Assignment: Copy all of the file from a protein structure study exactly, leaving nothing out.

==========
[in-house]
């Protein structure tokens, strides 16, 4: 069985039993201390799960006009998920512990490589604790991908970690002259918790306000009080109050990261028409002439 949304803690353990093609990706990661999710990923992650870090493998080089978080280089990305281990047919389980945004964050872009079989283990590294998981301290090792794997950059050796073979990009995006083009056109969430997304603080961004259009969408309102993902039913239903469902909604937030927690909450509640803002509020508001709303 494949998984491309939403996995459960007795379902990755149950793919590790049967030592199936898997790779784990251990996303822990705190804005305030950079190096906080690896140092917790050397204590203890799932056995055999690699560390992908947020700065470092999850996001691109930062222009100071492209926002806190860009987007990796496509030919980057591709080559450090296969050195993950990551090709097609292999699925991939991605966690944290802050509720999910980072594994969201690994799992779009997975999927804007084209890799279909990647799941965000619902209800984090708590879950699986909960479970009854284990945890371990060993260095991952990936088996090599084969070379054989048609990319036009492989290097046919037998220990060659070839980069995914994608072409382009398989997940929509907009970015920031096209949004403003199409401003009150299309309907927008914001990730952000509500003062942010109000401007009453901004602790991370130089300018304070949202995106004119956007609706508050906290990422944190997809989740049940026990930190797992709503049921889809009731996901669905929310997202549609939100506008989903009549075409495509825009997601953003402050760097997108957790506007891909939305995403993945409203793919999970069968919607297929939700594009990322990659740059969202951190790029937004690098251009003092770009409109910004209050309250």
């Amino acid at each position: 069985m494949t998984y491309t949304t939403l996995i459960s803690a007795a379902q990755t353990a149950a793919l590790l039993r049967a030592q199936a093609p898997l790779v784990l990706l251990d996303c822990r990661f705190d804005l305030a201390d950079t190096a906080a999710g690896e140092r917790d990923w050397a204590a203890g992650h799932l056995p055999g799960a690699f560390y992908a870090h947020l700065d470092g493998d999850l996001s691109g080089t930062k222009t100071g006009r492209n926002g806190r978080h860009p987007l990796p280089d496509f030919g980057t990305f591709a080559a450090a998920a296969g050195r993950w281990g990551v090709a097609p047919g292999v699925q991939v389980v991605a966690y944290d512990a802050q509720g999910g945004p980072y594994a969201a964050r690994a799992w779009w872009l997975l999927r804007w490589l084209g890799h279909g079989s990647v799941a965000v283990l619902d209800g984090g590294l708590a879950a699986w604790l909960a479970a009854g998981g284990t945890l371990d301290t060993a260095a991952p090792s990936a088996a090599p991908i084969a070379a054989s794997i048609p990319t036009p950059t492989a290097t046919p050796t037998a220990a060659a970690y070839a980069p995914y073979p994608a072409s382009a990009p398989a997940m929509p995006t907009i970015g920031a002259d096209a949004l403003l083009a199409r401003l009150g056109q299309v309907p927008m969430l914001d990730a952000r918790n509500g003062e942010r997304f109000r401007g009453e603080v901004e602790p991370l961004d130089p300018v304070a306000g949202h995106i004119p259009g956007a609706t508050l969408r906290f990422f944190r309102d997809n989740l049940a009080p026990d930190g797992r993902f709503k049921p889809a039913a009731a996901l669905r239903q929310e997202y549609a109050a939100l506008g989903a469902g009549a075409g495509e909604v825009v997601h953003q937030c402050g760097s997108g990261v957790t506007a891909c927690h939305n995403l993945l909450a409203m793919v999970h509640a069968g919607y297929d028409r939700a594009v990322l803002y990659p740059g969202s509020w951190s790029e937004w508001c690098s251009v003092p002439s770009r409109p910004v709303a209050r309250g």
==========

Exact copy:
[in-house]
């Protein structure tokens, strides 16, 4: 069985039993201390799960006009998920512990490589604790991908970690002259918790306000009080109050990261028409002439 949304803690353990093609990706990661999710990923992650870090493998080089978080280089990305281990047919389980945004964050872009079989283990590294998981301290090792794997950059050796073979990009995006083009056109969430997304603080961004259009969408309102993902039913239903469902909604937030927690909450509640803002509020508001709303 494949998984491309939403996995459960007795379902990755149950793919590790049967030592199936898997790779784990251990996303822990705190804005305030950079190096906080690896140092917790050397204590203890799932056995055999690699560390992908947020700065470092999850996001691109930062222009100071492209926002806190860009987007990796496509030919980057591709080559450090296969050195993950990551090709097609292999699925991939991605966690944290802050509720999910980072594994969201690994799992779009997975999927804007084209890799279909990647799941965000619902209800984090708590879950699986909960479970009854284990945890371990060993260095991952990936088996090599084969070379054989048609990319036009492989290097046919037998220990060659070839980069995914994608072409382009398989997940929509907009970015920031096209949004403003199409401003009150299309309907927008914001990730952000509500003062942010109000401007009453901004602790991370130089300018304070949202995106004119956007609706508050906290990422944190997809989740049940026990930190797992709503049921889809009731996901669905929310997202549609939100506008989903009549075409495509825009997601953003402050760097997108957790506007891909939305995403993945409203793919999970069968919607297929939700594009990322990659740059969202951190790029937004690098251009003092770009409109910004209050309250």
């Amino acid at each position: 069985m494949t998984y491309t949304t939403l996995i459960s803690a007795a379902q990755t353990a149950a793919l590790l039993r049967a030592q199936a093609p898997l790779v784990l990706l251990d996303c822990r990661f705190d804005l305030a201390d950079t190096a906080a999710g690896e140092r917790d990923w050397a204590a203890g992650h799932l056995p055999g799960a690699f560390y992908a870090h947020l700065d470092g493998d999850l996001s691109g080089t930062k222009t100071g006009r492209n926002g806190r978080h860009p987007l990796p280089d496509f030919g980057t990305f591709a080559a450090a998920a296969g050195r993950w281990g990551v090709a097609p047919g292999v699925q991939v389980v991605a966690y944290d512990a802050q509720g999910g945004p980072y594994a969201a964050r690994a799992w779009w872009l997975l999927r804007w490589l084209g890799h279909g079989s990647v799941a965000v283990l619902d209800g984090g590294l708590a879950a699986w604790l909960a479970a009854g998981g284990t945890l371990d301290t060993a260095a991952p090792s990936a088996a090599p991908i084969a070379a054989s794997i048609p990319t036009p950059t492989a290097t046919p050796t037998a220990a060659a970690y070839a980069p995914y073979p994608a072409s382009a990009p398989a997940m929509p995006t907009i970015g920031a002259d096209a949004l403003l083009a199409r401003l009150g056109q299309v309907p927008m969430l914001d990730a952000r918790n509500g003062e942010r997304f109000r401007g009453e603080v901004e602790p991370l961004d130089p300018v304070a306000g949202h995106i004119p259009g956007a609706t508050l969408r906290f990422f944190r309102d997809n989740l049940a009080p026990d930190g797992r993902f709503k049921p889809a039913a009731a996901l669905r239903q929310e997202y549609a109050a939100l506008g989903a469902g009549a075409g495509e909604v825009v997601h953003q937030c402050g760097s997108g990261v957790t506007a891909c927690h939305n995403l993945l909450a409203m793919v999970h509640a069968g919607y297929d028409r939700a594009v990322l803002y990659p740059g969202s509020w951190s790029e937004w508001c690098s251009v003092p002439s770009r409109p910004v709303a209050r309250g």